Cactus proved to be a prickly problem

The prickly pear cactus was a scourge in outback regions of Australia until the Cactoblastus moth was introduced in 1926 as a biological method to eradicate this introduced plant pest.

A consignment of 3,000 Cactoblastus moth eggs reproduced and the next generation numbered in excess of two and a half million eggs.  These were distributed to selected areas from which eggs were gathered and scattered over an increasing area until about 300 million moth eggs had been successfully translocated. By 1932 most of the infested country had been reduced to soggy masses of decaying yellow pulp and by 1934 the cactus had been brought under control.

This cactus was first introduced into Australia in the early colonial days by the English West India Company who wanted to set up a dye manufacturing industry. Captain Arthur Phillip on his voyage to Australia in 1788, called in at Rio de Janeiro and took aboard prickly pear cactus plants containing colonies of the Cochineal beetles  for this purpose. Sadly, the beetles died out before an industry could get off the ground. But, unfortunately the prickly pear cactus went on to become a devastating environmental weed. 

The Cochineal beetles, which produce a deep maroon pigment stored in their body fluids and tissues, make the prickly pear cactus their home where they feed off the plant’s moisture and nutrients with their beak-like mouthparts.

The source of this much prized dye had been known from ancient times and was used and revered by the Aztecs  before the Spanish Conquest not only for its brilliant colour but also for the fact that it’s one of the few water-soluble colorants to resist fading.  

The Spanish introduced the Cochineal beetle with its host to the Canary Islands where a dye industry flourished until the advent of  synthetic pigments and dyes in the late nineteenth century which saw the downfall of commercial natural dye production.

Natural plant dyes are favoured today by artists and crafters because they contain many different pigments which create unique colours. 

Natural dyes are found in garden plants and include daffodil and dahlia flowers to make red, yellow and orange. Carrots produce orange colourings, spinach turns green and celery  a warm yellow. The fruit of blackberries and mulberries turn a deep  purple-blue and dried portulaca flowers provide rich red, scarlet and orange tones.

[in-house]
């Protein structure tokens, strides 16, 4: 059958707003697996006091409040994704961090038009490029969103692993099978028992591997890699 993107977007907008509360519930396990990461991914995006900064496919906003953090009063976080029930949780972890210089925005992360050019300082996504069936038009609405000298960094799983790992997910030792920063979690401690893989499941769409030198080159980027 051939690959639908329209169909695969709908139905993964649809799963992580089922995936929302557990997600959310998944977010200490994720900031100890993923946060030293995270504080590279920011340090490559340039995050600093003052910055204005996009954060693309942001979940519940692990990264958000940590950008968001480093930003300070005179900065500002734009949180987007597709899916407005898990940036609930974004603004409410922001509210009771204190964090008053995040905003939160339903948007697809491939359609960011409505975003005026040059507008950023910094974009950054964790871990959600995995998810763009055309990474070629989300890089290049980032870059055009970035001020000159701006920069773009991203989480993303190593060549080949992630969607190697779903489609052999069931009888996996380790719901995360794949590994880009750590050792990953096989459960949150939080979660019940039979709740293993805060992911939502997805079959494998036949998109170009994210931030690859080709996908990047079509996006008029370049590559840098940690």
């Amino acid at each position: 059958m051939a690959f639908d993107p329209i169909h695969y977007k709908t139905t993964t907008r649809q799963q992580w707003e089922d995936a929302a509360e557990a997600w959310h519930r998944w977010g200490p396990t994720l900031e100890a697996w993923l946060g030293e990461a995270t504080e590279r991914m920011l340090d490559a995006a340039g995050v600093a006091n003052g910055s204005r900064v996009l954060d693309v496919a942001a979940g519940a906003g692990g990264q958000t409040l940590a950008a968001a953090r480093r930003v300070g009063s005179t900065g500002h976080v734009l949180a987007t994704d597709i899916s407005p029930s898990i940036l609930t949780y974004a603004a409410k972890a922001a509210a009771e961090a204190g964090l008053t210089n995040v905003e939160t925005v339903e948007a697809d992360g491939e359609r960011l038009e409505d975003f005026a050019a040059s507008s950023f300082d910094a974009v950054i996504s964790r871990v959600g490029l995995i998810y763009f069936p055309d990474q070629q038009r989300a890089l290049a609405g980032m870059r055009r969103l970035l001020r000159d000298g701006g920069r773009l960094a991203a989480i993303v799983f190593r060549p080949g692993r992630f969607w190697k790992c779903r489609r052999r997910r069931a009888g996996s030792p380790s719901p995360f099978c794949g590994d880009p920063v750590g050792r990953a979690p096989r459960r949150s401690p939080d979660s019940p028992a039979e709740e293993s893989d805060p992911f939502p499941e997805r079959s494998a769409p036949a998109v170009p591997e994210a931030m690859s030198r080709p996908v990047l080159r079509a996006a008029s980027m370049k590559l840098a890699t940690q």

Diary

September 24 & 25: The Central Coast Garden Club will hold its inaugural Daffodil & Flower Fair  in the East Ulverstone Football Club rooms Parsons Street, Ulverstone 10-4 Saturday and 10–3 Sunday. Featuring cut flowers, floral art, children’s activities, garden stalls as well as morning and afternoon teas, soup and sandwich lunches.  Admission  $2, under 16s free.

October 8: The Australian Plant Society will have a spring plant sale 10-4 at the Max Fry Hall, Gorge Road Trevallyn, Launceston.

October 18: The Australian Plant Society  meet  at the Max Fry Hall on Gorge Rd, Trevallyn, Launceston  at 7.30pm.  

Guest speaker for the evening is Mark Wapstra  who will speak on ‘Tasmania’s grassland orchids: in desperate need of help”. 

October 19: The Launceston Horticultural Society meet at the Windmill Hill Hall, High Street, Launceston at 8pm. Visitors most welcome.

Daily: The Emu Valley Rhododendron Garden 55 Breffay Road, Romaine, Burnie is open from 9 to 5.

Enjoy the garden where the vireyas  are bursting with colour as are the big leaf rhododendrons.

NATURAL TONES: Berries like blackberries and mulberries are used to create stunning natural dyes of indigo and deep purple.

NATURAL TONES: Berries like blackberries and mulberries are used to create stunning natural dyes of indigo and deep purple.

Prickly pear, introduced to support a dye industry, quickly became an invasive pest.

Prickly pear, introduced to support a dye industry, quickly became an invasive pest.

Evergreen plants do well if they go into the ground in early spring.

Evergreen plants do well if they go into the ground in early spring.

Potted flowers provide added colour and veggies can also be grown in pots.

Potted flowers provide added colour and veggies can also be grown in pots.

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